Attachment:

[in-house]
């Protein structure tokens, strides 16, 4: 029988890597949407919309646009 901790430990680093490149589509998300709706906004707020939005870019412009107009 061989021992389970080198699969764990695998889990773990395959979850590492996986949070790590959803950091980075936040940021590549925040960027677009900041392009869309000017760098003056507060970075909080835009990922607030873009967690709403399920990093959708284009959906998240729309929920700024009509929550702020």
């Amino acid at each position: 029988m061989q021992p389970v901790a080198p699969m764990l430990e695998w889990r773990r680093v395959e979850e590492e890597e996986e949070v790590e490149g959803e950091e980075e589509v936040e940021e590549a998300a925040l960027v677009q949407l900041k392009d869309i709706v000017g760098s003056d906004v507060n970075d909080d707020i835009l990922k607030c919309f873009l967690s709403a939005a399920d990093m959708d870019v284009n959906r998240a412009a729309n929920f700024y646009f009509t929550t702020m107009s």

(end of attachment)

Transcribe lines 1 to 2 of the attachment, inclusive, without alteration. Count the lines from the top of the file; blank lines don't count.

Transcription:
[in-house]
């Protein structure tokens, strides 16, 4: 029988890597949407919309646009 901790430990680093490149589509998300709706906004707020939005870019412009107009 061989021992389970080198699969764990695998889990773990395959979850590492996986949070790590959803950091980075936040940021590549925040960027677009900041392009869309000017760098003056507060970075909080835009990922607030873009967690709403399920990093959708284009959906998240729309929920700024009509929550702020």